Glass transitions occur in all non-crystalline or semicrystalline materials and lead to significant changes in material properties such as thermal expansion, specific heat capacity, or modulus. This webinar discusses how to use thermal analysis to characterize glass transitions.
The basic requirement for a glass transition is a sufficiently large degree of molecular disorder, at least in one direction. During the glass transition, the material changes from the elastic to the viscoelastic state. The glass transition is influenced by the degree of crystallinity, crosslinking, plasticizers, blends, and fillers.
The webinar covers the basic theory of the glass transition and related thermal analysis techniques and methods such as DSC, TMA and DMA. Attendees will learn about relevant industry applications as well as practical applications of these techniques.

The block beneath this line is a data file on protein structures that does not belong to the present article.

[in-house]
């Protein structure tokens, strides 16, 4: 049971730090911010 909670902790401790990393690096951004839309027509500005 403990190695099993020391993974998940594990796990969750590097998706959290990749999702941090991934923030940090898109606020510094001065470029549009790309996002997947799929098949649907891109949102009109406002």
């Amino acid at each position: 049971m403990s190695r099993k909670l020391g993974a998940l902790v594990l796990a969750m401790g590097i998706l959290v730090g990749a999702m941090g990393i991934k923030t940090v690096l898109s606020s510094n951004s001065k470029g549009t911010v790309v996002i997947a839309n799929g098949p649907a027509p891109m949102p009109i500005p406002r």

- Understand the basic theory of the glass transition
- Learn the advantages of the 3 main TA techniques, DSC, TMA and DMA, to measure the glass transition
- Get the information in which industry glass transition temperatures can be of interest
Dr. Teresa Dennenwaldt obtained her PhD in chemistry in 2013. During her dissertation at the Institute of Physical Chemistry, Ludwig Maximilian University (LMU) in Munich, Germany, she specialized in the investigation of novel oxide- and nitride-based nanostructured materials by transmission electron microscopy (TEM) and its analytical techniques.
After successfully completing her PhD, she joined the Max Planck Institute for Iron Research (MPIE) in Düsseldorf, Germany for one year and the Ecole Polytechnique Fédérale de Lausanne (EPFL), Switzerland for three years as a postdoc in the field of electron microscopy and spectroscopy. In 2018, she joined Mettler-Toledo AG and has worked there ever since as an application specialist for Thermal Analysis. In her current position, she uses, teaches and supports DSC, TGA, TMA and DMA instruments at the METTLER TOLEDO AG head office in Switzerland.